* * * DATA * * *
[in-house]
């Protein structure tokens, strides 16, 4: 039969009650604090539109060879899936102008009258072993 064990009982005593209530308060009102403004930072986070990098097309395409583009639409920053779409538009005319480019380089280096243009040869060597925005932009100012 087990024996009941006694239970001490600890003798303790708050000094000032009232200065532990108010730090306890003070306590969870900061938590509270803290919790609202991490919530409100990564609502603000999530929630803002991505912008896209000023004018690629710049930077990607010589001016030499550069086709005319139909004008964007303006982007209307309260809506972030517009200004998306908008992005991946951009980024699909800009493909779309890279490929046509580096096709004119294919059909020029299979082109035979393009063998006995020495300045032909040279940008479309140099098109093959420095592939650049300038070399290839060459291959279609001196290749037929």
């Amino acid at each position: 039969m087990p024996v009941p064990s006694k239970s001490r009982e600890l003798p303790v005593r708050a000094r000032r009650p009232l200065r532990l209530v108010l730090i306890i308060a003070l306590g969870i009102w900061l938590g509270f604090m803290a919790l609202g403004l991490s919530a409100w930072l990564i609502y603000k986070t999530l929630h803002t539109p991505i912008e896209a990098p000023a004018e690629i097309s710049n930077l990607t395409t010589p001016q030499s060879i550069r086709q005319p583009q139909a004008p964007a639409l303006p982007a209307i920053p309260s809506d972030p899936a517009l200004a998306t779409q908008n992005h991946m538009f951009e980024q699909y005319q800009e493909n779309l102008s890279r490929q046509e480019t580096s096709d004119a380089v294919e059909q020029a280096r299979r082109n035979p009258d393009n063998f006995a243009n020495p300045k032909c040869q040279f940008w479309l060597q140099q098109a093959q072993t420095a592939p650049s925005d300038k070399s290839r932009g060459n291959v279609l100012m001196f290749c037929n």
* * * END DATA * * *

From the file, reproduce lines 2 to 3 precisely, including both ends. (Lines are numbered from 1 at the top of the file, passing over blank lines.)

């Protein structure tokens, strides 16, 4: 039969009650604090539109060879899936102008009258072993 064990009982005593209530308060009102403004930072986070990098097309395409583009639409920053779409538009005319480019380089280096243009040869060597925005932009100012 087990024996009941006694239970001490600890003798303790708050000094000032009232200065532990108010730090306890003070306590969870900061938590509270803290919790609202991490919530409100990564609502603000999530929630803002991505912008896209000023004018690629710049930077990607010589001016030499550069086709005319139909004008964007303006982007209307309260809506972030517009200004998306908008992005991946951009980024699909800009493909779309890279490929046509580096096709004119294919059909020029299979082109035979393009063998006995020495300045032909040279940008479309140099098109093959420095592939650049300038070399290839060459291959279609001196290749037929």
């Amino acid at each position: 039969m087990p024996v009941p064990s006694k239970s001490r009982e600890l003798p303790v005593r708050a000094r000032r009650p009232l200065r532990l209530v108010l730090i306890i308060a003070l306590g969870i009102w900061l938590g509270f604090m803290a919790l609202g403004l991490s919530a409100w930072l990564i609502y603000k986070t999530l929630h803002t539109p991505i912008e896209a990098p000023a004018e690629i097309s710049n930077l990607t395409t010589p001016q030499s060879i550069r086709q005319p583009q139909a004008p964007a639409l303006p982007a209307i920053p309260s809506d972030p899936a517009l200004a998306t779409q908008n992005h991946m538009f951009e980024q699909y005319q800009e493909n779309l102008s890279r490929q046509e480019t580096s096709d004119a380089v294919e059909q020029a280096r299979r082109n035979p009258d393009n063998f006995a243009n020495p300045k032909c040869q040279f940008w479309l060597q140099q098109a093959q072993t420095a592939p650049s925005d300038k070399s290839r932009g060459n291959v279609l100012m001196f290749c037929n």